The Buddhist Path to Enlightenment (study)

by Dr Kala Acharya | 2016 | 118,883 words

This page relates ‘Maintain Wholesome States of Mind’ of the study on the Buddhist path to enlightenment. The Buddha was born in the Lumbini grove near the present-day border of India and Nepal in the 6th century B.C. He had achieved enlightenment at the age of thirty–five under the ‘Bodhi-tree’ at Buddha-Gaya. This study investigates the teachings after his Enlightenment which the Buddha decided to teach ‘out of compassion for beings’.

2.2.4. Maintain Wholesome States of Mind

[Full title: The Fourfold Supreme Endeavour (cattāro-sammappadhāna)—(4): Maintain Wholesome States of Mind (Uppanna-kusala)]

Herein the disciple rouses his will to maintain the wholesome things that have already arisen, and not to allow them to disappear, but to bring them to growth, to maturity, and to the full perfection of development; and he makes effort, stirs up his energy, exerts his mind and strives.[1]

Acquired wholesome deed of absorption and wholesome deed of the noble path are called uppanna-kusala. Among those dhammas, the wholesome deed of Noble Path has got the lifespan of one mind moment only. There is natural fixed law for only one of four kinds of wholesome path (-moment). Therefore the practicing person is unable to be stable and to proliferate those wholesome deeds of noble path. Both wholesome deed of vipassanā practice and wholesome deed of samatha practices which are fundamental of that vipassanā practice, which are factors of relation of determinative dependence for arising of wholesome deed of noble path, must be performed in order to be steadfast by means of incessant continuity of practice through connecting of preceding practice and succeeding practice called pabandhathiti; the practicing person has to endeavour so as not to disappear completely; he has to endeavour in order to improve step by step until reaching into the noble path-knowledge of Arahant; he endeavours; he generates bodily energy and mentally energy; he rouses energy; he applies his mind and strives most ardently to fulfill both samatha and vipassanā practice through surrounding with strenuous effort which has four kinds of strong determination. If he practices in that way, not only anuppanna-kusala will arise but uppanna-kusala will also be improved exceedingly.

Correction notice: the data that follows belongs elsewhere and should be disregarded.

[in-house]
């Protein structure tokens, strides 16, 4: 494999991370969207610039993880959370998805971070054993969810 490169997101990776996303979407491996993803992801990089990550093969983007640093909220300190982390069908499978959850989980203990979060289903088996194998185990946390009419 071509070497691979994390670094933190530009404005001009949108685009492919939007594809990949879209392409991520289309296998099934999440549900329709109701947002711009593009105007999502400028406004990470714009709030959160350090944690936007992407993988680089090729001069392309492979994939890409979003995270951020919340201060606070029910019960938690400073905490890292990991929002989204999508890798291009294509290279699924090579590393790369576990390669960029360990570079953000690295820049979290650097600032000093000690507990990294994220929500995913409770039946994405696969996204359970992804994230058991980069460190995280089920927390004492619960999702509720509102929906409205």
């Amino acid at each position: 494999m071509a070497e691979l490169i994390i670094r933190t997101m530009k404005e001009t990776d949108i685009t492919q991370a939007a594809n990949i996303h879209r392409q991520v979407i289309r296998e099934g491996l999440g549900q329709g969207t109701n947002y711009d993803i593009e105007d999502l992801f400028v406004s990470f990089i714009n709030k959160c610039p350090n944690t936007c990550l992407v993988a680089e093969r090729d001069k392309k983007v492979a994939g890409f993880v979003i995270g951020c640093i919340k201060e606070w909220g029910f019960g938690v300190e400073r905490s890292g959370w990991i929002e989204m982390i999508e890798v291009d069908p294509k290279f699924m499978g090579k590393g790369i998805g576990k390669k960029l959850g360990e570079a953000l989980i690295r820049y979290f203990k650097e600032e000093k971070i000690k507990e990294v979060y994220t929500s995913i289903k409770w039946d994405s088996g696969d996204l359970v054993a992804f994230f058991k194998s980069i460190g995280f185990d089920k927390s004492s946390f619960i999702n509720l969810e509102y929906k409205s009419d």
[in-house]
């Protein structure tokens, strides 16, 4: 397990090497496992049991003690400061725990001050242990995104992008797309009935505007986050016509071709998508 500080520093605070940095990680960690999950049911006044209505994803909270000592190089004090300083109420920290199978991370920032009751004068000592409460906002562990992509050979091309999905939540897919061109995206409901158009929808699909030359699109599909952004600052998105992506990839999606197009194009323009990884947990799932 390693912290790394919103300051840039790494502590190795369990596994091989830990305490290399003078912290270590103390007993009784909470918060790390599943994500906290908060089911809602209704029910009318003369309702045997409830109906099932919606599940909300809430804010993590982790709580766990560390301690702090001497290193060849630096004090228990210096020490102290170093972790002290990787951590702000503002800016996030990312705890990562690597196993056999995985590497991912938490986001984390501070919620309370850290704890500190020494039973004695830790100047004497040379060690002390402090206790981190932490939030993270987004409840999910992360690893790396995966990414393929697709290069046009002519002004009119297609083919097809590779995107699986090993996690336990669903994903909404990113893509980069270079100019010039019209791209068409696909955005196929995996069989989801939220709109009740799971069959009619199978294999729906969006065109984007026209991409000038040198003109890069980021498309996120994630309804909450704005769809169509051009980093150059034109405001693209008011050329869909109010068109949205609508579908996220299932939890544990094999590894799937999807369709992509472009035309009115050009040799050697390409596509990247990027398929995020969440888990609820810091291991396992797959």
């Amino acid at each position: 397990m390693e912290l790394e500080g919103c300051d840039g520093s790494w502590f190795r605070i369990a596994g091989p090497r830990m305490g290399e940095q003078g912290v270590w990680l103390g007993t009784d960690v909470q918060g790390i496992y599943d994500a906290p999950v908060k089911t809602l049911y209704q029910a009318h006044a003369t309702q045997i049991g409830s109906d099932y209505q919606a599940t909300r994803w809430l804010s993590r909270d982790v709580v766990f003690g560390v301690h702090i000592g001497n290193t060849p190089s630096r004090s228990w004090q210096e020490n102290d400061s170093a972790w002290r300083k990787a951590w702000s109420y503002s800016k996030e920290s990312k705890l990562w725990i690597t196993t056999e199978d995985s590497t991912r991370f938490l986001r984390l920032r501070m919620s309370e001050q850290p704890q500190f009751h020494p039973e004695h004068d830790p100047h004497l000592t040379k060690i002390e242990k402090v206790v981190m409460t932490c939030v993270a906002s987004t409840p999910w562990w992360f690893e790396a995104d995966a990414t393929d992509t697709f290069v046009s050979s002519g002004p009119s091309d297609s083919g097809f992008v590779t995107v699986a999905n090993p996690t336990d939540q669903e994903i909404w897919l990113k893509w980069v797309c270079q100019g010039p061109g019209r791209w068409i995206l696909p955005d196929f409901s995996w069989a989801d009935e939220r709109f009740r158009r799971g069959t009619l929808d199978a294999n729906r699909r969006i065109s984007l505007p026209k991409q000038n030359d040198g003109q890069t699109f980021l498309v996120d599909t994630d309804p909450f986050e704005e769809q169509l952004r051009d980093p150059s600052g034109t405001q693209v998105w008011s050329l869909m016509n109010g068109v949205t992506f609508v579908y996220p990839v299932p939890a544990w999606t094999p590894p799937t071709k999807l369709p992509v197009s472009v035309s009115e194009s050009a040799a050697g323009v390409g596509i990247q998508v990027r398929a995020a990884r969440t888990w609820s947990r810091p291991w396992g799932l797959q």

There are also (4) kinds of right effort in this factor of path of right effort, viz.,

1. endeavouring so as not to arise unwholesome dhammas which have not arisen yet;

2. endeavouring so as to discard unwholesome dhammas which have arisen;

3. endeavouring so as to arise wholesome dhammas which have not arisen yet;

4. endeavouring so as to be improved wholesome dhammas which have arisen.

Due to presence of variation in minds of meditation which are endeavouring in this way, there are also variation in the right rffort during endeavouring samatha and vipassanā practices which are worth practicing previous to the noble path called pubbabhāgasatipaṭṭhānamagga. However at the noble path (-moment) a single wholesome effort arises through efficiency of capable of accomplishing four functions which are deserving to be fulfilled in these four situations by the factor of path of right effort after accomplishment of factor of the noble path. This wholesome effort is called right effort. (It means the effort which associates with the noble path can perform in order to accomplish above four functions simultaneously).[2]

Footnotes and references:


AN II, 4:13


DA II, p. 393

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